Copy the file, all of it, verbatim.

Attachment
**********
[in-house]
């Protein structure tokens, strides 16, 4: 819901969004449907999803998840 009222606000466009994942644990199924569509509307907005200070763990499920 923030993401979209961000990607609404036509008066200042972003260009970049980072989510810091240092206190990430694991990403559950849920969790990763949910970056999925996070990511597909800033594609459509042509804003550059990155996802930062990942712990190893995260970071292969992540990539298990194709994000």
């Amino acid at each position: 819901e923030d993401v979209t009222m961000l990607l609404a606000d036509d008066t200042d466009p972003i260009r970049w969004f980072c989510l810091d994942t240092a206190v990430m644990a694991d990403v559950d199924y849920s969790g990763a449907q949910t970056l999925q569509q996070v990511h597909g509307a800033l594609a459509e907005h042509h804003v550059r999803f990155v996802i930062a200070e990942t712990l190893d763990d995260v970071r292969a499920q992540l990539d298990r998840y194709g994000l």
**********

[in-house]
């Protein structure tokens, strides 16, 4: 819901969004449907999803998840 009222606000466009994942644990199924569509509307907005200070763990499920 923030993401979209961000990607609404036509008066200042972003260009970049980072989510810091240092206190990430694991990403559950849920969790990763949910970056999925996070990511597909800033594609459509042509804003550059990155996802930062990942712990190893995260970071292969992540990539298990194709994000």
């Amino acid at each position: 819901e923030d993401v979209t009222m961000l990607l609404a606000d036509d008066t200042d466009p972003i260009r970049w969004f980072c989510l810091d994942t240092a206190v990430m644990a694991d990403v559950d199924y849920s969790g990763a449907q949910t970056l999925q569509q996070v990511h597909g509307a800033l594609a459509e907005h042509h804003v550059r999803f990155v996802i930062a200070e990942t712990l190893d763990d995260v970071r292969a499920q992540l990539d298990r998840y194709g994000l």